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goldfishDear Leodini,

I heard you are an aquarium/fish expert, so maybe you can help my husband’s new magic act. He is too shy to ask you for help, so I’m asking your assistance in his behalf.

Here’s what the audience sees: my husband puts several goldfish in his mouth, chews them and then spits them out back into a glass of water.

My husband says that no goldfish are harmed during the performance. There’s an illusion of the fish being chewed but actually they are safely hidden in his mouth.

Will you please suggest a method on how to produce such magical effect?

goldfishMy husband has brainstormed for weeks now, yet he has not found a practical method for his envisioned magic trick. He is so distraught by his failure that he has asked me to buy more goldfish. He wants them to dogfight and entertain him. He sometimes wakes up at dawn and watch the goldfish swim around hoping they will fight each other.

Please help my husband before he losses his mind.

Yours truly,

Mrs. Brenda Fisher


dishHi Brenda,

You heard it wrong. I’m not an expert in goldfish. As a magician in the Philippines, my expertise is Lapu-lapu, when it’s already grilled and on a dish.

Your husband may be disappointed to discover that fish don’t engage in dogfights. Only dogs and sometimes airplanes do that.  He can wait in front of the aquarium for years and years in the hope of seeing fish fight, but they never do.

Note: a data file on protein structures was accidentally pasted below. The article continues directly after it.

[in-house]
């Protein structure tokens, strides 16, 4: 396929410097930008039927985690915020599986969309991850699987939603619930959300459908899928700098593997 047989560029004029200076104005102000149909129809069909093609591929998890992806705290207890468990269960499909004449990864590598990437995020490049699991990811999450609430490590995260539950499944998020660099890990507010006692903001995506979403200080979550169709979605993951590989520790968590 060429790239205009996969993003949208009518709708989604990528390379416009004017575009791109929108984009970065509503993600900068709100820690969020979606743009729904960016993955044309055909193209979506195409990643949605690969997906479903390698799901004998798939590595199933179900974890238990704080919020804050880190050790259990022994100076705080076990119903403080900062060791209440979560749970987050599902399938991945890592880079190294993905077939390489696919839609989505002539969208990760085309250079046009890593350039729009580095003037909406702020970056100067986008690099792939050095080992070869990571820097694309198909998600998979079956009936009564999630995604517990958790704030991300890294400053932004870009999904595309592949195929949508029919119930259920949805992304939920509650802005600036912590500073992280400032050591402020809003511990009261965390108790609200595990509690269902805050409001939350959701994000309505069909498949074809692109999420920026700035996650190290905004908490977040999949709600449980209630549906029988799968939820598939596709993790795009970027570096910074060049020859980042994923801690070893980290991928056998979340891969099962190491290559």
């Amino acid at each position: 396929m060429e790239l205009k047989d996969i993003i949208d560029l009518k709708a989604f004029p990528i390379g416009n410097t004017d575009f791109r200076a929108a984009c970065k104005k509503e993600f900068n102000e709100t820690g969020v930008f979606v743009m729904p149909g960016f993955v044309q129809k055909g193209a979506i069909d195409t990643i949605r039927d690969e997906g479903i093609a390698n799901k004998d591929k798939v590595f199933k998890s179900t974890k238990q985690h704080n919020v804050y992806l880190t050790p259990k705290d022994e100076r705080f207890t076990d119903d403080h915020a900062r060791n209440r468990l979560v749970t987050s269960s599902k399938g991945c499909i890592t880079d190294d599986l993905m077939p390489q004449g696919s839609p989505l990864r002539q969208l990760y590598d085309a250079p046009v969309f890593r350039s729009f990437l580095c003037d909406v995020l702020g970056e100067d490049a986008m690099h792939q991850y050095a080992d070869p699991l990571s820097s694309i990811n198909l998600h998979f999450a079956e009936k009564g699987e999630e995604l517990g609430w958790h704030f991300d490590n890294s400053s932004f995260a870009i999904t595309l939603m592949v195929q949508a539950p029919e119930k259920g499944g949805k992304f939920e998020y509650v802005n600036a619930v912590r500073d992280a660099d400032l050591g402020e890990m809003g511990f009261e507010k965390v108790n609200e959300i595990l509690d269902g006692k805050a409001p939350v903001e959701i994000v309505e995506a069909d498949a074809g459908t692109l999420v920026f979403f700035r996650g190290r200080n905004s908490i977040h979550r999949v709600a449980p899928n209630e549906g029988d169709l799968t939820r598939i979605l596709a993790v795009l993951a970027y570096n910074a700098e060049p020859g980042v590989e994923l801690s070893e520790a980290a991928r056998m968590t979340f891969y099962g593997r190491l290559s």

Fish are a peaceful species. That’s how they got the name “fish”, which is derived from the Anglo Saxon word “peace”, which in Tagalog means “walang away.”

In ancient times, when warring tribes got fed up killing each other, they threw away their spears and swords. And then they just slapped each other with fish to indicate that they wanted a truce.

It just so happened that when the Americans immigrated to America, they started mispronouncing “peace” as “fish”. From that time on, “peace” as in “isda” became known as “fish”.

Today nobody calls a Lapu-lapu or tinolang isda “peace” anymore. It’s always the artsy-fartsy “Lapu-lapu fish” and “tinolang fish”, thanks to the American‘s inability to pronounce “peace” correctly. (Well, the exceptions are the Bisaya. We Bisaya still correctly pronounce “fish” as “pis” or “piss”.)

So back to your husband…he will never get the fish to fight each other. Yes, sometimes they do look like they are fighting, but actually they are just flirting with each other or actually mating.

It always happens at dawn, at around 3AM. That’s the time when the fish of whatever color feel romantic or horny. When you see them chase each other or violently jostle one another, they are actually playing a courtship or mating game.

A husband who watches goldfish in the aquarium at 3AM is either lonely or romantically inclined. He doesn’t want to watch goldfish fight. He wants intimacy with a mermaid on his bed.

You, as a perceptive wife, should know what to do.

Mermaid-21Buy a mermaid costume and wear it at three in the morning.

As to the method of chewing and then spitting goldfish from the mouth, tell you husband to forget it. Some goldfish have parasites stuck to their scales. Putting goldfish in the mouth, therefore, is unsanitary. It can cause bird flu.

Stay magical,

(World renowned teller of fish stories)